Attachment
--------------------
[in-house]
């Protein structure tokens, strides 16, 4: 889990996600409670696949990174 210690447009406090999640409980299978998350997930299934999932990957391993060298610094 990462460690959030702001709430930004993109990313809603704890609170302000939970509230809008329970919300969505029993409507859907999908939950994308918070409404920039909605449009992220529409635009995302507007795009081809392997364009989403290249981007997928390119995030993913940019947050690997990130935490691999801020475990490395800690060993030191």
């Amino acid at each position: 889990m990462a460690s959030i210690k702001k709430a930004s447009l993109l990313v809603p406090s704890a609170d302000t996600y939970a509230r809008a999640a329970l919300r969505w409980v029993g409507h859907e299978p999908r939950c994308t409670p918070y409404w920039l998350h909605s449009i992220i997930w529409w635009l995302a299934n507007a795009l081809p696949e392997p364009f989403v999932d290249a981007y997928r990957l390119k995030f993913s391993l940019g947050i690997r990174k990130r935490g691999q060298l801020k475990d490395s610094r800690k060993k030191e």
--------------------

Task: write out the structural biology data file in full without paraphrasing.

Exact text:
[in-house]
């Protein structure tokens, strides 16, 4: 889990996600409670696949990174 210690447009406090999640409980299978998350997930299934999932990957391993060298610094 990462460690959030702001709430930004993109990313809603704890609170302000939970509230809008329970919300969505029993409507859907999908939950994308918070409404920039909605449009992220529409635009995302507007795009081809392997364009989403290249981007997928390119995030993913940019947050690997990130935490691999801020475990490395800690060993030191």
């Amino acid at each position: 889990m990462a460690s959030i210690k702001k709430a930004s447009l993109l990313v809603p406090s704890a609170d302000t996600y939970a509230r809008a999640a329970l919300r969505w409980v029993g409507h859907e299978p999908r939950c994308t409670p918070y409404w920039l998350h909605s449009i992220i997930w529409w635009l995302a299934n507007a795009l081809p696949e392997p364009f989403v999932d290249a981007y997928r990957l390119k995030f993913s391993l940019g947050i690997r990174k990130r935490g691999q060298l801020k475990d490395s610094r800690k060993k030191e």